Compliment Negation Fixation

Steve MerrymanAttitude2 Comments

I believe in recycling, but only if it suits me. When I find myself buried in panicked clients and have no time to write a new blog post, recycling an old blog post suits me just fine. So here is an old post that I've enhanced with images and (mostly) proper grammar. Enjoy!

The inability to accept compliments is part of my character. It was bestowed on me by my father, who always assumed a compliment was the prelude to a request for money, or an inconvenient favor.

This inability was often demonstrated to me. When I graduated high school, the principal, noting how involved I had been in school activities, offered his compliments to my parents for raising such a fine son.

Dad's reaction was typical

"He's a dink," he said.

This family trait of negating positive comments came out when I attended a couple days of activities at Central Washington University, including being honored as the Art Department's Distinguished Alumni for the year.

I was honestly confused by the honor, though I did my best to maintain a gracious attitude towards all the genuinely nice people who, for reasons that escape me, seemed to think I was pretty awesome.

Obviously, they didn't really know me.

My biggest fear in such situations is that things will get out of hand and I will let the compliments go to my head and start offering opinions on things with which I have no knowledge or expertise:

  • "Nilla® wafers are the key to long life."
  • "The moon landings were real, but just on the wrong moon."
  • "Never store important data in The Cloud because clouds are made of water and water is bad for electronics."
  • "There's really no way to tell if someone ate asparagus."
  • "If one whiskey is good, just think how good the whole bottle would be."

So it was with some trepidation that I participated in an alumni panel in which we would potentially be asked open-ended questions. Sure enough, one of the questions asked of all the panelists was (roughly), "What can you say to a student that is graduating into a tough market? What can they do to help start their career?"

I kept my mouth shut. Why? Because all day I had been treated like some kind of expert when really all I was doing was reacting as I would normally react and trying not to let on how arbitrary were my opinions. Sure, I can give advice on font choices, colors, and maybe a few headline ideas because that's what I do all day, and those opinions will be colored by my biases and predilections. But just because I'm good at those little things doesn't really qualify me to pronounce, like some swami on a hilltop, life advice to twenty-somethings venturing out into a market that bears little relationship to the one I entered over thirty years ago.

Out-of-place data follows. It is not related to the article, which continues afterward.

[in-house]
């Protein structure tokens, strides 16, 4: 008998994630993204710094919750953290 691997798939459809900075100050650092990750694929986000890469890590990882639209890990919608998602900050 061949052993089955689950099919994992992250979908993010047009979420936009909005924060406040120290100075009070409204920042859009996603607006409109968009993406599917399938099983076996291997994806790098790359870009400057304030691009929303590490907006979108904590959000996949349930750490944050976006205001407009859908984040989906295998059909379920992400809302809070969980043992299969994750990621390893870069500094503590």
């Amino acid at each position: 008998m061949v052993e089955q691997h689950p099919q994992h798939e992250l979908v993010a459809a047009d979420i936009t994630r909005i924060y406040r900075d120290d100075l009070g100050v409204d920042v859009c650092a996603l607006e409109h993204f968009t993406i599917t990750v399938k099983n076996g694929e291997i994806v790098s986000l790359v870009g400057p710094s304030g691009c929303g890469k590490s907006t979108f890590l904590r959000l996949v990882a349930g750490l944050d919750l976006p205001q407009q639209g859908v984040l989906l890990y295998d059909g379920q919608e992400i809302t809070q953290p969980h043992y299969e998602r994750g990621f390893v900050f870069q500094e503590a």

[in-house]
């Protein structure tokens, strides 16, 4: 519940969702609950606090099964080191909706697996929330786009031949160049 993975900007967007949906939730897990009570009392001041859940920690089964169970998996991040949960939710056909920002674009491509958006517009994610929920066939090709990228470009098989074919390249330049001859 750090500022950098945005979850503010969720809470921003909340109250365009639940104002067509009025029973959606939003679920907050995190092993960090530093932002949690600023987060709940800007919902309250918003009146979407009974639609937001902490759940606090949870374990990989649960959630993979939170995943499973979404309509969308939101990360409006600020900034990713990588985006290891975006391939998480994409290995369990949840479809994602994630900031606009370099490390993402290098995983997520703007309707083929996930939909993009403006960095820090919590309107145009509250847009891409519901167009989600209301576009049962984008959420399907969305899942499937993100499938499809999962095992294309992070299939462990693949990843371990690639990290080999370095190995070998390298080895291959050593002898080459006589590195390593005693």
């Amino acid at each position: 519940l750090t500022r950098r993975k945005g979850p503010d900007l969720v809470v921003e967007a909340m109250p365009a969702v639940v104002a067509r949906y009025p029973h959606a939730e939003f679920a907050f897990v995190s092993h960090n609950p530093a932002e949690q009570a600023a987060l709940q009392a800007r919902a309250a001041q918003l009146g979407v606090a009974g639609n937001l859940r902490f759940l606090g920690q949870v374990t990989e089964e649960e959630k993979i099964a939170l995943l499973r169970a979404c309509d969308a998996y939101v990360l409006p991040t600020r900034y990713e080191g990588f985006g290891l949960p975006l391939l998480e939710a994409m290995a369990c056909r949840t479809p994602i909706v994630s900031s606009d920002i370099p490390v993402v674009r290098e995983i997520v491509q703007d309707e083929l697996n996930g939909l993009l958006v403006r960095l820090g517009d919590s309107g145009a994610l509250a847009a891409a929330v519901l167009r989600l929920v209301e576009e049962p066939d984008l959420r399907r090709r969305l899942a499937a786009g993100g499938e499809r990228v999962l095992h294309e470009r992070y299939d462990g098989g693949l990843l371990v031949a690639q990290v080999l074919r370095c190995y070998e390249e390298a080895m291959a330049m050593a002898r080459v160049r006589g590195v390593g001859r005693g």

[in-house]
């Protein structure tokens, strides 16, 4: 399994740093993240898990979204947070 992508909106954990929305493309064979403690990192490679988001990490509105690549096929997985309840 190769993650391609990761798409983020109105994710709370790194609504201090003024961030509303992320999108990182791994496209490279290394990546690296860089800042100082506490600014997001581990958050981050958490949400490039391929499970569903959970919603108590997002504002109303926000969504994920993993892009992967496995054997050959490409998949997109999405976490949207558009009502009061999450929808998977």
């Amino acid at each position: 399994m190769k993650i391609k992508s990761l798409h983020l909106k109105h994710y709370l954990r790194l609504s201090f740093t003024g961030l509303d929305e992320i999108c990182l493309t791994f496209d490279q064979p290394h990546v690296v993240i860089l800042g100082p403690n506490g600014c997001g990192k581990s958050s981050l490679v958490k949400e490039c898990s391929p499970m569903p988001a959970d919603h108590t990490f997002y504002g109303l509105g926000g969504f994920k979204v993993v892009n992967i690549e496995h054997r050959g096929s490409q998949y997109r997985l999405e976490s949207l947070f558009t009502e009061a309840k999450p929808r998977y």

That's the danger of compliments. They make you feel smarter than you probably are, and if you take them seriously, they can get you and others in a lot of trouble.

Earlier in the day, I was told by a nice, elderly lady what an honor it was for me to be selected as a Distinguished Alumni. Immediately alarms went off in my head and I switched into Compliment-Negation Mode. "I think they were at the bottom of the barrel when they got to my name," I told her. "A lot of folks must have said no before they got to me."

Of course, I was kidding. But Compliment-Negation is just the way my mind works. If occasionally I sometimes find myself agreeing that I'm super awesome, I knock that opinion over the head, tie it up and keep it prisoner deep down in a cellar well. Every once in a while I toss it some food, but most of the time it gets the hose.

And I never let it out in public.

Is this Compliment-Negation fixation a bad thing? I don't really know, but it's a large part of the engine that drives my creativity.

Reminding myself how far short I am in talent and ability is how I fuel that engine. Creative insecurity is the name of my driving force. It's weird and sad and, strangely enough, it seems to work. It's got me this far, which isn't all that bad.

In the end, I'm grateful to those at CWU who thought to honor me. Hopefully I can rise to the level such an honor implies.

Now I'm back home in the woods. Hiding from human contact and keeping my raging ego in check.

PS. I do have an answer of sorts to the question posed during the panel. "What can you say to a student that is graduating into a tough market? What can they do to help start their career?"

There is no Recipe For Success. Everyone must eventually find their way on their own. It's scary and exciting, and that's what makes it so rewarding in the end.

While there is no obvious answer, there are, however, some general principles I believe led me to find success in my career. Those principles are:

  • Dedication - I was dedicated to my craft.
  • Obsession - I was obsessed with every detail of the business and art of design.
  • Curiosity - I was interested in learning new things and gaining information.
  • Kindness - I was friendly and helpful to the people I met.

Those four qualities helped me find success in my career. Note I did not list "Talent" because I don't think I'm particularly talented, but I've compensated for it with other qualities.

Me

Steve Merryman is a cranky old fart. He writes about things that make him tick, and things that tick him off. You may object to his views; you may think he's a moron; and you might wish to tell him so. In return he would remind you that his lack of concern for your feelings is only exceeded by his indifference to your opinions. Good day, Sir!

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